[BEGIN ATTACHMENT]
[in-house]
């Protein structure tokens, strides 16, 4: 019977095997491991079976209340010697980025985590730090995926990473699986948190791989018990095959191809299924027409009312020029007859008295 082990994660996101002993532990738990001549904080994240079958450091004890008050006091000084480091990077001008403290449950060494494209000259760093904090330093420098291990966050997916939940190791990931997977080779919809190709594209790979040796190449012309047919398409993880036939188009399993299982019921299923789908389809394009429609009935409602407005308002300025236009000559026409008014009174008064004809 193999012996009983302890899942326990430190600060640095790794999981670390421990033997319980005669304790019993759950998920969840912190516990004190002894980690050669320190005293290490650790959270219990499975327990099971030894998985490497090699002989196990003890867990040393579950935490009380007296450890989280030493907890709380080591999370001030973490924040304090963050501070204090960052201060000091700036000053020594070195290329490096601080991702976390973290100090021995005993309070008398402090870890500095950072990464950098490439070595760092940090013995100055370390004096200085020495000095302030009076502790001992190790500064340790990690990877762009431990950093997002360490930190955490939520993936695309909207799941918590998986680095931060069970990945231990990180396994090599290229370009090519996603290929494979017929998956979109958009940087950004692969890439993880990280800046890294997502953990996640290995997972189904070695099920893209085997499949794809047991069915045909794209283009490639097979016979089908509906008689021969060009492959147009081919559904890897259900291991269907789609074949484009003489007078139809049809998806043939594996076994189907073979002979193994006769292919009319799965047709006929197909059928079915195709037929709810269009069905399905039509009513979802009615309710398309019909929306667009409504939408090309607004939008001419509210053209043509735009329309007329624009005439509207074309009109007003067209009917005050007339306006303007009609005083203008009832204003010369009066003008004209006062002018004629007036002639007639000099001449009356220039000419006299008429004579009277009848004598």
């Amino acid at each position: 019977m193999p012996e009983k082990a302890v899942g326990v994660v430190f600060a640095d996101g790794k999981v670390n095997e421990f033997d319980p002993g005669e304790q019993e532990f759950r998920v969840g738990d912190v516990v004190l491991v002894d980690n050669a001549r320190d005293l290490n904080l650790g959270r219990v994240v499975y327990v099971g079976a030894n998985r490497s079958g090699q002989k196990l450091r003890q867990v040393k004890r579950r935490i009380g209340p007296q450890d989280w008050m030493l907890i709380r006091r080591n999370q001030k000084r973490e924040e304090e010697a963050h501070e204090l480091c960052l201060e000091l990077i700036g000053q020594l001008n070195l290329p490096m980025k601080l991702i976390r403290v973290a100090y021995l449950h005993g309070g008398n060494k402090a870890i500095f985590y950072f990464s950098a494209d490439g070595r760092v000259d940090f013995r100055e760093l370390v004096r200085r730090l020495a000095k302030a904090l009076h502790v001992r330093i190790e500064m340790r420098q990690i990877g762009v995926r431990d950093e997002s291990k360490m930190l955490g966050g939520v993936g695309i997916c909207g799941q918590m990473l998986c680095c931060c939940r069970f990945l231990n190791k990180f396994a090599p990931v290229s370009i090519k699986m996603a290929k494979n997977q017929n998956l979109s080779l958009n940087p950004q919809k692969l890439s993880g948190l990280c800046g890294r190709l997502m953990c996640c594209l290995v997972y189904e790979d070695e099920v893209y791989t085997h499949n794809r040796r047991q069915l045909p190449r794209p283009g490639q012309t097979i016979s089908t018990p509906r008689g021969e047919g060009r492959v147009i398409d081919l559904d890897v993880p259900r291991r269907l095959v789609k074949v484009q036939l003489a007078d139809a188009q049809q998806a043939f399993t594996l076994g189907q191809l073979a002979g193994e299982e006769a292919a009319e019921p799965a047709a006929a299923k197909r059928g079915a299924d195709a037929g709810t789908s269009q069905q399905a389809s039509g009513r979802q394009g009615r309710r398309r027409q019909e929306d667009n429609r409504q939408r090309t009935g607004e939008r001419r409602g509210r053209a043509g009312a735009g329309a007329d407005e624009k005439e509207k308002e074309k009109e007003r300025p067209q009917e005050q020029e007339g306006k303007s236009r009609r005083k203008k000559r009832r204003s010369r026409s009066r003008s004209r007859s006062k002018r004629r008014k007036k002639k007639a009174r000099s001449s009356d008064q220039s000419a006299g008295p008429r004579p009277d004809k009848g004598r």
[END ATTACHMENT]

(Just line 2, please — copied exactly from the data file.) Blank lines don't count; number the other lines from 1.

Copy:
């Protein structure tokens, strides 16, 4: 019977095997491991079976209340010697980025985590730090995926990473699986948190791989018990095959191809299924027409009312020029007859008295 082990994660996101002993532990738990001549904080994240079958450091004890008050006091000084480091990077001008403290449950060494494209000259760093904090330093420098291990966050997916939940190791990931997977080779919809190709594209790979040796190449012309047919398409993880036939188009399993299982019921299923789908389809394009429609009935409602407005308002300025236009000559026409008014009174008064004809 193999012996009983302890899942326990430190600060640095790794999981670390421990033997319980005669304790019993759950998920969840912190516990004190002894980690050669320190005293290490650790959270219990499975327990099971030894998985490497090699002989196990003890867990040393579950935490009380007296450890989280030493907890709380080591999370001030973490924040304090963050501070204090960052201060000091700036000053020594070195290329490096601080991702976390973290100090021995005993309070008398402090870890500095950072990464950098490439070595760092940090013995100055370390004096200085020495000095302030009076502790001992190790500064340790990690990877762009431990950093997002360490930190955490939520993936695309909207799941918590998986680095931060069970990945231990990180396994090599290229370009090519996603290929494979017929998956979109958009940087950004692969890439993880990280800046890294997502953990996640290995997972189904070695099920893209085997499949794809047991069915045909794209283009490639097979016979089908509906008689021969060009492959147009081919559904890897259900291991269907789609074949484009003489007078139809049809998806043939594996076994189907073979002979193994006769292919009319799965047709006929197909059928079915195709037929709810269009069905399905039509009513979802009615309710398309019909929306667009409504939408090309607004939008001419509210053209043509735009329309007329624009005439509207074309009109007003067209009917005050007339306006303007009609005083203008009832204003010369009066003008004209006062002018004629007036002639007639000099001449009356220039000419006299008429004579009277009848004598």